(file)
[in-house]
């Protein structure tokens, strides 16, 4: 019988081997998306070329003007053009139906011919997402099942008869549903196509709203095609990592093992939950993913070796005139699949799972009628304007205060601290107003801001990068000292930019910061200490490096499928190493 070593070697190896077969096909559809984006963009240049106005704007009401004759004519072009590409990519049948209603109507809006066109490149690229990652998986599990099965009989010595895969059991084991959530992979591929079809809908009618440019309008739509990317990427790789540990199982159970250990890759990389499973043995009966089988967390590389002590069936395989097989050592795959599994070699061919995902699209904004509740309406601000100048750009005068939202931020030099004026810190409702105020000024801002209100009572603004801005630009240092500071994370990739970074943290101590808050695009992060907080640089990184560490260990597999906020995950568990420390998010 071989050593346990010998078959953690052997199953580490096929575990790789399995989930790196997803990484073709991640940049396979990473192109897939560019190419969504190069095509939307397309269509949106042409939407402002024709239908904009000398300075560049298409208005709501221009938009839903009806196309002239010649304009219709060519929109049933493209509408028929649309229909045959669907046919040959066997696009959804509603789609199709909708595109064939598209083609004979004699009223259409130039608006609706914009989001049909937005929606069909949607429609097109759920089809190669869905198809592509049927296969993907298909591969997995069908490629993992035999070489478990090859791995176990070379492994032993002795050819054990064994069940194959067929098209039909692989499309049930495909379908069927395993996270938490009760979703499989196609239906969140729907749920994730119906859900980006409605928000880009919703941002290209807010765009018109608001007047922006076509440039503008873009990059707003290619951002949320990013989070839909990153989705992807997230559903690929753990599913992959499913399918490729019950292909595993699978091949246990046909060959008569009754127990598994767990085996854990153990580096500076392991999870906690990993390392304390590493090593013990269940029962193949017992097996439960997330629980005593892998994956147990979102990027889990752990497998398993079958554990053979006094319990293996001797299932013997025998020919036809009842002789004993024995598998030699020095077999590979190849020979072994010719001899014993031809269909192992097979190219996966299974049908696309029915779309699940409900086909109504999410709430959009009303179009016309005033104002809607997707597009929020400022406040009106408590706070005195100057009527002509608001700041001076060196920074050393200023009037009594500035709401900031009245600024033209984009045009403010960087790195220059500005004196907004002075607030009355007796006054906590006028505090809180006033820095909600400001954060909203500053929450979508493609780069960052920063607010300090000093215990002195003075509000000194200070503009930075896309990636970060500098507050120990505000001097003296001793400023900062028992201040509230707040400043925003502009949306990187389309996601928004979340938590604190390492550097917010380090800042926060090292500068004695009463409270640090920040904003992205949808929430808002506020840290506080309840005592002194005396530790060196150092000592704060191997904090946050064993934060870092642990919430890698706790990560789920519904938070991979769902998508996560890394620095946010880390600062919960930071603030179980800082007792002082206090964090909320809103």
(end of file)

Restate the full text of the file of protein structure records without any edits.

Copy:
[in-house]
């Protein structure tokens, strides 16, 4: 019988081997998306070329003007053009139906011919997402099942008869549903196509709203095609990592093992939950993913070796005139699949799972009628304007205060601290107003801001990068000292930019910061200490490096499928190493 070593070697190896077969096909559809984006963009240049106005704007009401004759004519072009590409990519049948209603109507809006066109490149690229990652998986599990099965009989010595895969059991084991959530992979591929079809809908009618440019309008739509990317990427790789540990199982159970250990890759990389499973043995009966089988967390590389002590069936395989097989050592795959599994070699061919995902699209904004509740309406601000100048750009005068939202931020030099004026810190409702105020000024801002209100009572603004801005630009240092500071994370990739970074943290101590808050695009992060907080640089990184560490260990597999906020995950568990420390998010 071989050593346990010998078959953690052997199953580490096929575990790789399995989930790196997803990484073709991640940049396979990473192109897939560019190419969504190069095509939307397309269509949106042409939407402002024709239908904009000398300075560049298409208005709501221009938009839903009806196309002239010649304009219709060519929109049933493209509408028929649309229909045959669907046919040959066997696009959804509603789609199709909708595109064939598209083609004979004699009223259409130039608006609706914009989001049909937005929606069909949607429609097109759920089809190669869905198809592509049927296969993907298909591969997995069908490629993992035999070489478990090859791995176990070379492994032993002795050819054990064994069940194959067929098209039909692989499309049930495909379908069927395993996270938490009760979703499989196609239906969140729907749920994730119906859900980006409605928000880009919703941002290209807010765009018109608001007047922006076509440039503008873009990059707003290619951002949320990013989070839909990153989705992807997230559903690929753990599913992959499913399918490729019950292909595993699978091949246990046909060959008569009754127990598994767990085996854990153990580096500076392991999870906690990993390392304390590493090593013990269940029962193949017992097996439960997330629980005593892998994956147990979102990027889990752990497998398993079958554990053979006094319990293996001797299932013997025998020919036809009842002789004993024995598998030699020095077999590979190849020979072994010719001899014993031809269909192992097979190219996966299974049908696309029915779309699940409900086909109504999410709430959009009303179009016309005033104002809607997707597009929020400022406040009106408590706070005195100057009527002509608001700041001076060196920074050393200023009037009594500035709401900031009245600024033209984009045009403010960087790195220059500005004196907004002075607030009355007796006054906590006028505090809180006033820095909600400001954060909203500053929450979508493609780069960052920063607010300090000093215990002195003075509000000194200070503009930075896309990636970060500098507050120990505000001097003296001793400023900062028992201040509230707040400043925003502009949306990187389309996601928004979340938590604190390492550097917010380090800042926060090292500068004695009463409270640090920040904003992205949808929430808002506020840290506080309840005592002194005396530790060196150092000592704060191997904090946050064993934060870092642990919430890698706790990560789920519904938070991979769902998508996560890394620095946010880390600062919960930071603030179980800082007792002082206090964090909320809103």